Governor: balance of power between states, federal government essential
Editor’s note: This post was authored by Gov. Gary R. Herbert, 2015-2016 Chair of the National Governors Association, and was originally published in the The Washington Times, Tues., Sep. 8, 2015. It is being shared today in honor of the 226th anniversary of the signing of the U.S. Constitution.
In 1788, James Madison wrote in Federalist 45: “The powers delegated by the proposed Constitution to the federal government, are few and defined. Those which are to remain in the State governments are numerous and indefinite.”
This concept of federalism has eroded even as states are leading this nation forward. While partisan politics can often stall work in Washington, D.C., states must push ahead and solve problems to ensure the future for our citizens.
As governors, we have an historic opportunity to build a more collaborative state-federal partnership, just as our founding fathers intended when they wrote the tenth amendment: “The powers not delegated to the United States by the Constitution, nor prohibited by it to the States, are reserved to the States respectively, or to the people.”
Governors have long held that federal action should be limited to those duties and powers delegated to the federal government under the Constitution. Congress should favor the preservation of state sovereignty when legislating or regulating activity in the states.
In fact, to ensure the proper balance between state and federal action and to promote a strong and cooperative state-federal relationship, governors encourage federal officials to adhere to certain principles that follow directly from the idea of a limited federal government.
First, Congress and the Administration should exercise forbearance. Federal action should be limited to situations in which constitutional authority for action is clear and certain and where the problems are truly national in scope.
Second, unless the national interest is at risk, federal action should not preempt additional state action. This is especially true in areas of primary state responsibility.
Third, Congress and the Administration must avoid imposing unfunded federal mandates. Federal action increasingly has relied on states to carry out policy initiatives without providing necessary funding to pay for these programs. The imposition of unfunded federal mandates is inconsistent with the vision of James Madison and the spirit of a genuine partnership.
Governors recognize the unique nature of the federal system and the critical importance of developing a close working relationship between states and the federal government. We also recognize and support a continued federal role in protecting the basic rights of all our citizens and in addressing issues beyond the capacity of individual states. At the same time, the federal government must recognize that there are problems that can be best addressed at the state and local levels.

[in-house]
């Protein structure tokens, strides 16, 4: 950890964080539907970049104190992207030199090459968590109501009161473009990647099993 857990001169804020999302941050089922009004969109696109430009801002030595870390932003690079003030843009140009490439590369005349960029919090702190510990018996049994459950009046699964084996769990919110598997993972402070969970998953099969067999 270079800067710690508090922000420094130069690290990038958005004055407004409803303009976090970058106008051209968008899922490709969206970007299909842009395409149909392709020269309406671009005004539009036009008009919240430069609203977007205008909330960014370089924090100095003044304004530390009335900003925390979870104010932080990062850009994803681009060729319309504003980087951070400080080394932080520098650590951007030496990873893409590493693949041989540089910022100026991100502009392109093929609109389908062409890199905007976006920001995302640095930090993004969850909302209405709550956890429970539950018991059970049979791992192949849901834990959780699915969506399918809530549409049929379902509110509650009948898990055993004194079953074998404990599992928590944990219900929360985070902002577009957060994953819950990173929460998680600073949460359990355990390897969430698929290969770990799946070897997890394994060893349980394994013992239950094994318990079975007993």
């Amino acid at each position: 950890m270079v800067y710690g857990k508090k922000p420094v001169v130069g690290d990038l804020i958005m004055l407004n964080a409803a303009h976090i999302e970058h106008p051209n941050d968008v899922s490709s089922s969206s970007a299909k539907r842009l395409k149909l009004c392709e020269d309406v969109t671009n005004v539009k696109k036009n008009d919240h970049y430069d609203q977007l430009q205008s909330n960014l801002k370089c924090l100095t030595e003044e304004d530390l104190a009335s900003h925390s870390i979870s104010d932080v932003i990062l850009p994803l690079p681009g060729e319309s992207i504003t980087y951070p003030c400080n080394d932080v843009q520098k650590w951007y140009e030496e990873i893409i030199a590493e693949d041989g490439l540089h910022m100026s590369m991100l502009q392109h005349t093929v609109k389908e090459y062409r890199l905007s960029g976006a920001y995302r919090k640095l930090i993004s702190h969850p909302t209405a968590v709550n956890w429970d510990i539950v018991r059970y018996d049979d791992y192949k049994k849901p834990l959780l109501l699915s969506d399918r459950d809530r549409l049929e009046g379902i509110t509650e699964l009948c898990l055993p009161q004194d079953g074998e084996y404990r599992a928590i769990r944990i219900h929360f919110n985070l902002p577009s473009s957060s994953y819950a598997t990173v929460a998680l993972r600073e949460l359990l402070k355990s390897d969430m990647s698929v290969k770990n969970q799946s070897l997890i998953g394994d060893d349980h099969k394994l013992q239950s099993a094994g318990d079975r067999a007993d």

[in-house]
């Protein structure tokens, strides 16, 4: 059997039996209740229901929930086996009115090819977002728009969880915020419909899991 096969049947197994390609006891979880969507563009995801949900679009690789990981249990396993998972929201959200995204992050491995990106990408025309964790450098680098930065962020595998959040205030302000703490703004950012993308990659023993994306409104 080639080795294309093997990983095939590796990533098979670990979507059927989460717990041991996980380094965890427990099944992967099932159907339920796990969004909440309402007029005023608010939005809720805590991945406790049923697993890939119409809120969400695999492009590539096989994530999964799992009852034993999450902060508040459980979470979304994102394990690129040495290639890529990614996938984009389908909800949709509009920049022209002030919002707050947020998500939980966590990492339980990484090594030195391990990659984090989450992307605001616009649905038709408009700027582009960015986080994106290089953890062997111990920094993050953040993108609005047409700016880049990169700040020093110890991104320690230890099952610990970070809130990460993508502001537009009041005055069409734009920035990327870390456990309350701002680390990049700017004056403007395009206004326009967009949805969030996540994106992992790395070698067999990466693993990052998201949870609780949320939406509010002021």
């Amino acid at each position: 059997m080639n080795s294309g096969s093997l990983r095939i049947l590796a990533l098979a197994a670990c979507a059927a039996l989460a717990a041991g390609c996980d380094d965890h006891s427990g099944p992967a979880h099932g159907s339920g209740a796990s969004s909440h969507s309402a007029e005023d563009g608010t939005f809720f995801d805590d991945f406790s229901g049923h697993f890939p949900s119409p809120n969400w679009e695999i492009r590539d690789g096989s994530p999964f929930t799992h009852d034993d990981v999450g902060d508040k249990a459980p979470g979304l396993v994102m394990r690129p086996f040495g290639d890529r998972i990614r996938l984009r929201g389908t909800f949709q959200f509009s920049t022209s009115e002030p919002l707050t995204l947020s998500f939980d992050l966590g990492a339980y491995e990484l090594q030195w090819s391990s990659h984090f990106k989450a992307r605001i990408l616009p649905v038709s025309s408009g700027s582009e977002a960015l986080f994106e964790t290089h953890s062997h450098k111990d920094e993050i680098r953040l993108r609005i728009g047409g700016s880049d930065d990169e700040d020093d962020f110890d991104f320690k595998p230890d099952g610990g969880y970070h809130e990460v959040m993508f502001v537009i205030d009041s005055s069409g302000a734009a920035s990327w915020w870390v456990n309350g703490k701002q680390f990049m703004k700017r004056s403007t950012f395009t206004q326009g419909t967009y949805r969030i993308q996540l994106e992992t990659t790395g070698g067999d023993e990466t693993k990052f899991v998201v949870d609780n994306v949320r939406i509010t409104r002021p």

Governors from across the political spectrum and the country are working to improve the way government operates, putting policies in place that better the lives of people in this country. When I became chair of the National Governors Association (NGA), I made it my mission to highlight those efforts.
My chair’s initiative, States: Finding Solutions, Improving Lives is about finding and highlighting real solutions to the issues we face every day. It’s time to start looking to the real innovators—states—our laboratories of democracy. My work this year will showcase the breakthroughs happening in the 55 states, territories and commonwealths. The goal: Promote and share the best state-based solutions and show Washington, D.C., how it’s done.
My colleagues in other states have implemented solutions that are innovative, relevant and good for the public. Between now and next summer, I will meet with several experts across state government, and I will visit states across the country to highlight the innovative work governors are doing each and every day. I will make sure this work is shared widely so all levels of government can benefit from the innovation of the states.
Making people’s lives better is not a partisan issue. At a time when it’s difficult to turn on the TV without seeing red versus blue, left versus right, states on both sides of the aisle are developing innovative answers to some of today’s most pressing problems. That is why States: Finding Solutions, Improving Lives stands as a beacon of bipartisanship amid political rancor.
This is not about ideology; it’s about results. Not only are states solving problems in the present, but we will need them to solve problems in the future, too. To ensure that success, we need to learn from one another’s challenges and accomplishments.
Let me be clear: Some issues must be addressed at the national level. But developing solutions to others such as transportation, education, health care, economic development and public safety often rests with the states. Furthermore, federal agencies often are not equipped, nimble or flexible enough to deal with problems at the state and local levels. In fact, most “federal” programs are implemented by the states.
Just look at the federal and state budgets. In 2014, the federal budget was roughly $3.5 trillion, which is about three times as large as the $1.2 trillion approximate total of all 50 state budgets combined.
A balance of power between the states and the federal government is not only right and proper, it is essential if we are ever to find solutions to the complex problems we face as Americans. It is my hope that States: Finding Solutions, Improving Lives is a critical step toward moving this country forward consistent with the vision of our founding document.